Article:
By Emma Juchau, Jason Jiang, Nathan Koh and Roland Li,
Davis High’s robotics team, 1678 Citrus Circuits, hosted the Capital City Classic competition this weekend on the DHS campus. A three-day event, the Classic was a big task to take on, and 1678 tackled the endeavor with the help of other teams throughout the region.
“We wanted to host it here because it helps expand STEM in our community and gets people more excited about robots,” senior captain Sophia Stockburger said.
The official FIRST Robotics Competition (FRC) season starts in January. Regional competitions are held throughout late winter and early spring, culminating in the World Championships in St. Louis, Mo. which are held in April. Citrus Circuits is the reigning world champion.
The Capital City Classic is considered an off-season competition, meaning that it replays the previous season’s game. Off-season competitions are an opportunity for teams to test new drivers and operators, and for rookie teams to get some extra practice before the season starts.
Christine Pamplona, the captain of Woodland’s 5458 Digital Minds team–which was started by Citrus Circuits–is excited about the hands-on experience that the FRC allows her team.
“Here you can get your hands dirty, work on the robot, you can code stuff, you can do a lot of things and it’s really fun,” she said.
As part of organizing this event, Citrus Circuits planned several fall workshops taught by team members, parents and mentors to help teams improve their skills. These workshops included lessons on wiring, mechanical design, programming, team management, strategy, public relations and scouting.
Scouting, in layman’s terms, is when a player sits in the stands and watches other teams’ matches, recording data and information so that the scout’s team can choose the best alliance with the strongest other teams at the end of qualifying matches.
“We have an app for that,” Stockburger said. Each scout uses a tablet to “input data on how much robots score in different parts of the match, what kinds of pieces they score and stuff like that.”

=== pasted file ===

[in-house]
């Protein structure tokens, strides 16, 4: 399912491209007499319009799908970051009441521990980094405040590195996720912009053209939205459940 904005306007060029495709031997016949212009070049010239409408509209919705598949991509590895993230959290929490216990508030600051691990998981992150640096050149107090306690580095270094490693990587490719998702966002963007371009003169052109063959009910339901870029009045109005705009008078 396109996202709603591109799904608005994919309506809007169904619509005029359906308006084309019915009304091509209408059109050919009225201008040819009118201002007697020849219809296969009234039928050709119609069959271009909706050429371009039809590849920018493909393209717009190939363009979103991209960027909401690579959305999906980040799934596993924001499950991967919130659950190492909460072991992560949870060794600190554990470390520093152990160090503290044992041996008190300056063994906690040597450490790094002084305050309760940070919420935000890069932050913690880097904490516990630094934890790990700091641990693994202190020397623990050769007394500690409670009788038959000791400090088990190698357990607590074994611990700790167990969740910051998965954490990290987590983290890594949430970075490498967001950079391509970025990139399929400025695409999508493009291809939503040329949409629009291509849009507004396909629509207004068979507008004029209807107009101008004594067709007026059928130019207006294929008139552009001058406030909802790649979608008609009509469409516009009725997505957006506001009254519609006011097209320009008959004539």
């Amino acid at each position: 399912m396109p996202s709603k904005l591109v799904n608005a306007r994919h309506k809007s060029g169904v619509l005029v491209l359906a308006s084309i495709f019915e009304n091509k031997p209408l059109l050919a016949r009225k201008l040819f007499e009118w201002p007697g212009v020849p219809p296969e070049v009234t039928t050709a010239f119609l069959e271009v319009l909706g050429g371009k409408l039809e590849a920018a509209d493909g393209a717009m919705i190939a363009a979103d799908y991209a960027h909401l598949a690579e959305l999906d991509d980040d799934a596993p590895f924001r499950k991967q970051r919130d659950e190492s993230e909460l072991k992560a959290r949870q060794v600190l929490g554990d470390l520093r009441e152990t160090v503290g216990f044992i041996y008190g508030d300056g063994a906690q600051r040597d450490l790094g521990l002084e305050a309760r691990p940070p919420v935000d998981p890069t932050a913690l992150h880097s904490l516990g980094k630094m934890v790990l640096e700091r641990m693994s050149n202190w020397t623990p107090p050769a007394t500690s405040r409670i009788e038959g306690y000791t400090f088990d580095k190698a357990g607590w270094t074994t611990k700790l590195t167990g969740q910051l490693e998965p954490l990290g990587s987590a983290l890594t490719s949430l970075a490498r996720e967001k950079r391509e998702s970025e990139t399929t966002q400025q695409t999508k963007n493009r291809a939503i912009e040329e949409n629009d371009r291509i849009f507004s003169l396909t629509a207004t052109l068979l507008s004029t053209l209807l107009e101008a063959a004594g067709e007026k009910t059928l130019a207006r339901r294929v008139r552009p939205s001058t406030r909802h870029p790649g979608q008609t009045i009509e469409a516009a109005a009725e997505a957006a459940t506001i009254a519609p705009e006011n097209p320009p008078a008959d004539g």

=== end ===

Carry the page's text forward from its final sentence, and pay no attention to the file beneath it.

The goal of this year’s Classic game, Recycle Rush, is to be the team with the most points by the end of the two minute and 30 second period. In order to earn points, each robot stacks gray totes in a designated scoring area. For extra points, a green recycling can is used to “cap” the totes, and “litter” in the form of lime green pool noodles is put in the can.
When the qualifying matches ended, the top eight ranked teams were awarded the opportunity to choose their alliances.
Throughout the semi-finals, alliances struggled to hold their own in the competition. Team 3250, Kennedy Robotics, pulled an unusual move in the hope of earning enough points to beat Citrus Circuit’s Alliance One. Kennedy’s drivers worked carefully to put two caps on a stack of five totes. They succeeded, and judges announced to the audience that according to the rules, this double-capped stack would counts as two stacks.
After much deliberation, however, the judges determined that Alliance One still had the lead, and won by only six points. Alliances One and Three moved on to the finals, where they competed in three rounds. The winner of two would be declared the winner.
Before the final matches began, the two alliances made their way to the center, lining up for the traditional sportsmanship handshake. They walked around the arena, shaking hands on one side and high-fiving on the other.
After two dramatic matches and Survivor’s “Eye of the Tiger,” 1678 pulled out the win. The team was awarded a trophy and the title of Capital City Classic Winners at the awards ceremony.
Lead Robot Programmer junior Kelly Ostrom, who operates Citrus Circuits’ robot, said the best part of the win was getting to see their allies, teams 701 and 751, win alongside them.
“I got to see a team celebrate, being so happy about winning with us,” she said.
More awards were also given out, including the Excellence in Engineering Award, the Judges Award, the Control Systems Award and the Cheesecake Award.
The Excellence in Engineering Award was intended for a team with an elegant and advantageous design. This was awarded to Kennedy Robotics, for their nifty creation of a two-part robot.
The Judges Award was given to a team that the judges found impressive over all. This title was awarded to Paly Robotics.
The Control Systems Award was, unsurprisingly, for a team with outstanding control systems. This was given to the Buchanan Bird Brains for their camera-guided controls.
Finally, the judges filed to the front of the arena to announce the winner of the award everyone was waiting for, the Cheesecake Award, given to a team that exemplifies the values of FIRST (For Inspiration and Recognition of Science and Technology) and shows outstanding professionalism toward the judges and other teams.
The prestigious honor was presented to Woodland’s Digital Minds team, and came not only with a trophy, but also with an actual cheesecake and a box of plastic forks to make enjoying the title that much easier.